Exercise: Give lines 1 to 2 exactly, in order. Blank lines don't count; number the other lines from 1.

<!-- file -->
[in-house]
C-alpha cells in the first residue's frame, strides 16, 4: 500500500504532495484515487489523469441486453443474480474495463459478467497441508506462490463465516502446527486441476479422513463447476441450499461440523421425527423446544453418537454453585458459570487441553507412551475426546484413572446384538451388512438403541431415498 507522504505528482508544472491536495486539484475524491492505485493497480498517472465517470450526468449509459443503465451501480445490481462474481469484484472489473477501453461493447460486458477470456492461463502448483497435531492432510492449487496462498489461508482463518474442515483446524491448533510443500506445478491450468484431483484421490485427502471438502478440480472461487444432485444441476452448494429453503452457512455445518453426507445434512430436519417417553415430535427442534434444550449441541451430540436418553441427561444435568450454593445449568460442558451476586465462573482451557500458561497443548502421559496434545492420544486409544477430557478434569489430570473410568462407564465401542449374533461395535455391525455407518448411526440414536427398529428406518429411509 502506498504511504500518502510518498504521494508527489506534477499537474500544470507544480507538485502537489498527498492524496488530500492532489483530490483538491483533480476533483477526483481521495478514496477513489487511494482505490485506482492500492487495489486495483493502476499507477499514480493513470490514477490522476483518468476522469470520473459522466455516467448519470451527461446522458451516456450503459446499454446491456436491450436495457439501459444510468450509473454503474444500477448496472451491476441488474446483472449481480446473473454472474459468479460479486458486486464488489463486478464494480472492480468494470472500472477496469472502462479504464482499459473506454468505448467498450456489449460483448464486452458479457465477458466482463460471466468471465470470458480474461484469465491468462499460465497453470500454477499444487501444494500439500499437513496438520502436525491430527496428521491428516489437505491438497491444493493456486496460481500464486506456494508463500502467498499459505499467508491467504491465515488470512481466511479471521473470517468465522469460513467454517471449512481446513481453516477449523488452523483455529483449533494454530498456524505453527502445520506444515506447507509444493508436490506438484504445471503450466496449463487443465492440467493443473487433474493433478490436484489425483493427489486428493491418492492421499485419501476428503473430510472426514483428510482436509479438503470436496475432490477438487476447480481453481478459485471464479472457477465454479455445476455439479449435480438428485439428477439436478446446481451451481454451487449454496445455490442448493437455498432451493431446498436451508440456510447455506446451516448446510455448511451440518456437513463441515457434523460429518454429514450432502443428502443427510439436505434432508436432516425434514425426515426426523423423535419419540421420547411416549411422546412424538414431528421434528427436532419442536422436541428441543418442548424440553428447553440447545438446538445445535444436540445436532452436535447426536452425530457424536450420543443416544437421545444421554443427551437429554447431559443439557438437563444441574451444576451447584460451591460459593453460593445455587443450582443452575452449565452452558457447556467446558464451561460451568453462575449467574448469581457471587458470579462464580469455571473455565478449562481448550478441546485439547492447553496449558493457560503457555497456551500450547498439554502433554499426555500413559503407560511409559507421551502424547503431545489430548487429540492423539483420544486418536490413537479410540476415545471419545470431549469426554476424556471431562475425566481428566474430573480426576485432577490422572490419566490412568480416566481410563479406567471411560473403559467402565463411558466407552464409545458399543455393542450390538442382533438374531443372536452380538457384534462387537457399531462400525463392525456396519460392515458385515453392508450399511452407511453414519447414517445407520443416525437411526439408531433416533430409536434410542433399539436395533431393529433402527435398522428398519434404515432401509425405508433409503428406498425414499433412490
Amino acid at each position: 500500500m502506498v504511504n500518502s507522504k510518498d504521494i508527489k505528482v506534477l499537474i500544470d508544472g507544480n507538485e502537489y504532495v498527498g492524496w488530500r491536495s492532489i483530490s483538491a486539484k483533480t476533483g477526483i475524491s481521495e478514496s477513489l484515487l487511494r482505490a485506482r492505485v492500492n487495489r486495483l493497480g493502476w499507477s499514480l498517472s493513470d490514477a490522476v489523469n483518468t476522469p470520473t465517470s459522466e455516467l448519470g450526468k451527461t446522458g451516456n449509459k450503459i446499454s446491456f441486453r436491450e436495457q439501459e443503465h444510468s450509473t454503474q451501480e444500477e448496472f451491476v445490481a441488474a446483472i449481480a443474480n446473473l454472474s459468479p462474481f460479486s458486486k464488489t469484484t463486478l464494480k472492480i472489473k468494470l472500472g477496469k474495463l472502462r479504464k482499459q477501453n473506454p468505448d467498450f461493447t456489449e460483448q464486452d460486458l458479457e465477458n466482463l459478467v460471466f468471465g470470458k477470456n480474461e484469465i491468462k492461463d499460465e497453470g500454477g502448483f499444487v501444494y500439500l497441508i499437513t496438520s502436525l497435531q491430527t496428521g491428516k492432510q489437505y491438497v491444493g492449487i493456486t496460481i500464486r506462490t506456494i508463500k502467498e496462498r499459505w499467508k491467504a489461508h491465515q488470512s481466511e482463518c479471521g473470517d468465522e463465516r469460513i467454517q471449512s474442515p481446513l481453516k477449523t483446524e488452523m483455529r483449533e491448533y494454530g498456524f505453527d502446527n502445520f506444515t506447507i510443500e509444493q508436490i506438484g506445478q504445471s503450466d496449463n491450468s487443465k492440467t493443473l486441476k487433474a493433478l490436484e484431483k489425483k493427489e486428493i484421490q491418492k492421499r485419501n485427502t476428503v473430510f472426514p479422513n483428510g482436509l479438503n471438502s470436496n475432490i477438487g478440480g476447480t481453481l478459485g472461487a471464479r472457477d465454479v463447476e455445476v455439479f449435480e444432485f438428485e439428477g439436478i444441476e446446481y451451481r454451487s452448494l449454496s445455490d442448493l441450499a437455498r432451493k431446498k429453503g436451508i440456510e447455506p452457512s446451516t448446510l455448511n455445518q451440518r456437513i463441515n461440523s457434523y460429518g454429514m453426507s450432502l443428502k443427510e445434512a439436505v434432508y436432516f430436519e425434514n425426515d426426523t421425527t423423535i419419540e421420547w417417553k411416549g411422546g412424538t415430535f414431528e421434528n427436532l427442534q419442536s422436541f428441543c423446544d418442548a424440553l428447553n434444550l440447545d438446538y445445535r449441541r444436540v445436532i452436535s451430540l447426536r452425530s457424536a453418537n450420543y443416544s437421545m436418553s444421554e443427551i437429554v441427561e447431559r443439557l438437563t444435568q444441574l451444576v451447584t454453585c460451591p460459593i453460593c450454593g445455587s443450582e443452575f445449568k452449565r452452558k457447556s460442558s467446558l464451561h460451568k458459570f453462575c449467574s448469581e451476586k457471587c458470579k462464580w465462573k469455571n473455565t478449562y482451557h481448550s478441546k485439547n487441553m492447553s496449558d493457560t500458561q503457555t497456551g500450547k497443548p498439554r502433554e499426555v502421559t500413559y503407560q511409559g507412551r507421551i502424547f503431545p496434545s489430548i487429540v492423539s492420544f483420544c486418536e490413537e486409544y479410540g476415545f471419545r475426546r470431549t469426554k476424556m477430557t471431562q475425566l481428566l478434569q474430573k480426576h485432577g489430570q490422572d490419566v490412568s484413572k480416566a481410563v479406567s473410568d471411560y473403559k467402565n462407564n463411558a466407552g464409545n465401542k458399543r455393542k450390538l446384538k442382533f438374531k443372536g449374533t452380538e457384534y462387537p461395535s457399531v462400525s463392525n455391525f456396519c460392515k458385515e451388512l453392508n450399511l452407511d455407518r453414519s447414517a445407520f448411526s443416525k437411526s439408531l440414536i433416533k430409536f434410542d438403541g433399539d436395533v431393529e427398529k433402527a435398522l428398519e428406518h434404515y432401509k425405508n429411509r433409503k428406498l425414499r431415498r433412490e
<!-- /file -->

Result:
[in-house]
C-alpha cells in the first residue's frame, strides 16, 4: 500500500504532495484515487489523469441486453443474480474495463459478467497441508506462490463465516502446527486441476479422513463447476441450499461440523421425527423446544453418537454453585458459570487441553507412551475426546484413572446384538451388512438403541431415498 507522504505528482508544472491536495486539484475524491492505485493497480498517472465517470450526468449509459443503465451501480445490481462474481469484484472489473477501453461493447460486458477470456492461463502448483497435531492432510492449487496462498489461508482463518474442515483446524491448533510443500506445478491450468484431483484421490485427502471438502478440480472461487444432485444441476452448494429453503452457512455445518453426507445434512430436519417417553415430535427442534434444550449441541451430540436418553441427561444435568450454593445449568460442558451476586465462573482451557500458561497443548502421559496434545492420544486409544477430557478434569489430570473410568462407564465401542449374533461395535455391525455407518448411526440414536427398529428406518429411509 502506498504511504500518502510518498504521494508527489506534477499537474500544470507544480507538485502537489498527498492524496488530500492532489483530490483538491483533480476533483477526483481521495478514496477513489487511494482505490485506482492500492487495489486495483493502476499507477499514480493513470490514477490522476483518468476522469470520473459522466455516467448519470451527461446522458451516456450503459446499454446491456436491450436495457439501459444510468450509473454503474444500477448496472451491476441488474446483472449481480446473473454472474459468479460479486458486486464488489463486478464494480472492480468494470472500472477496469472502462479504464482499459473506454468505448467498450456489449460483448464486452458479457465477458466482463460471466468471465470470458480474461484469465491468462499460465497453470500454477499444487501444494500439500499437513496438520502436525491430527496428521491428516489437505491438497491444493493456486496460481500464486506456494508463500502467498499459505499467508491467504491465515488470512481466511479471521473470517468465522469460513467454517471449512481446513481453516477449523488452523483455529483449533494454530498456524505453527502445520506444515506447507509444493508436490506438484504445471503450466496449463487443465492440467493443473487433474493433478490436484489425483493427489486428493491418492492421499485419501476428503473430510472426514483428510482436509479438503470436496475432490477438487476447480481453481478459485471464479472457477465454479455445476455439479449435480438428485439428477439436478446446481451451481454451487449454496445455490442448493437455498432451493431446498436451508440456510447455506446451516448446510455448511451440518456437513463441515457434523460429518454429514450432502443428502443427510439436505434432508436432516425434514425426515426426523423423535419419540421420547411416549411422546412424538414431528421434528427436532419442536422436541428441543418442548424440553428447553440447545438446538445445535444436540445436532452436535447426536452425530457424536450420543443416544437421545444421554443427551437429554447431559443439557438437563444441574451444576451447584460451591460459593453460593445455587443450582443452575452449565452452558457447556467446558464451561460451568453462575449467574448469581457471587458470579462464580469455571473455565478449562481448550478441546485439547492447553496449558493457560503457555497456551500450547498439554502433554499426555500413559503407560511409559507421551502424547503431545489430548487429540492423539483420544486418536490413537479410540476415545471419545470431549469426554476424556471431562475425566481428566474430573480426576485432577490422572490419566490412568480416566481410563479406567471411560473403559467402565463411558466407552464409545458399543455393542450390538442382533438374531443372536452380538457384534462387537457399531462400525463392525456396519460392515458385515453392508450399511452407511453414519447414517445407520443416525437411526439408531433416533430409536434410542433399539436395533431393529433402527435398522428398519434404515432401509425405508433409503428406498425414499433412490